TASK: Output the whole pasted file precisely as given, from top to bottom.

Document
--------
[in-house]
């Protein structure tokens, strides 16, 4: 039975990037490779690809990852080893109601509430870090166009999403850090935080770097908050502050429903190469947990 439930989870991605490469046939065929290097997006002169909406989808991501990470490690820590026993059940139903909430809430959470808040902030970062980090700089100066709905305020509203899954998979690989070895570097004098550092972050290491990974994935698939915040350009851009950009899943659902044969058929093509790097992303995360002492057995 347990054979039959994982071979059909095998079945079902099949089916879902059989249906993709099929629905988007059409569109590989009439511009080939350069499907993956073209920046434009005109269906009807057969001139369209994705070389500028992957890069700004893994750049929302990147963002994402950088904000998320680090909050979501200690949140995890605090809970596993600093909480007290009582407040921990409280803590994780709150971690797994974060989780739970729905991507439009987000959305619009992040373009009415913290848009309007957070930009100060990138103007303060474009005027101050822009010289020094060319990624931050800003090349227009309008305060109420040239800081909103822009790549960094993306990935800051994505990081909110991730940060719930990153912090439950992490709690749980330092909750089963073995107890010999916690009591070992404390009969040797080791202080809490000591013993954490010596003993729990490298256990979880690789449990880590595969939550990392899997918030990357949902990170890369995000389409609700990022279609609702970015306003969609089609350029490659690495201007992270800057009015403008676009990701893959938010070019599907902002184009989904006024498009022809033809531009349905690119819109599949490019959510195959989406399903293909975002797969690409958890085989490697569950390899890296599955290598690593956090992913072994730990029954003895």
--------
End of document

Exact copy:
[in-house]
């Protein structure tokens, strides 16, 4: 039975990037490779690809990852080893109601509430870090166009999403850090935080770097908050502050429903190469947990 439930989870991605490469046939065929290097997006002169909406989808991501990470490690820590026993059940139903909430809430959470808040902030970062980090700089100066709905305020509203899954998979690989070895570097004098550092972050290491990974994935698939915040350009851009950009899943659902044969058929093509790097992303995360002492057995 347990054979039959994982071979059909095998079945079902099949089916879902059989249906993709099929629905988007059409569109590989009439511009080939350069499907993956073209920046434009005109269906009807057969001139369209994705070389500028992957890069700004893994750049929302990147963002994402950088904000998320680090909050979501200690949140995890605090809970596993600093909480007290009582407040921990409280803590994780709150971690797994974060989780739970729905991507439009987000959305619009992040373009009415913290848009309007957070930009100060990138103007303060474009005027101050822009010289020094060319990624931050800003090349227009309008305060109420040239800081909103822009790549960094993306990935800051994505990081909110991730940060719930990153912090439950992490709690749980330092909750089963073995107890010999916690009591070992404390009969040797080791202080809490000591013993954490010596003993729990490298256990979880690789449990880590595969939550990392899997918030990357949902990170890369995000389409609700990022279609609702970015306003969609089609350029490659690495201007992270800057009015403008676009990701893959938010070019599907902002184009989904006024498009022809033809531009349905690119819109599949490019959510195959989406399903293909975002797969690409958890085989490697569950390899890296599955290598690593956090992913072994730990029954003895």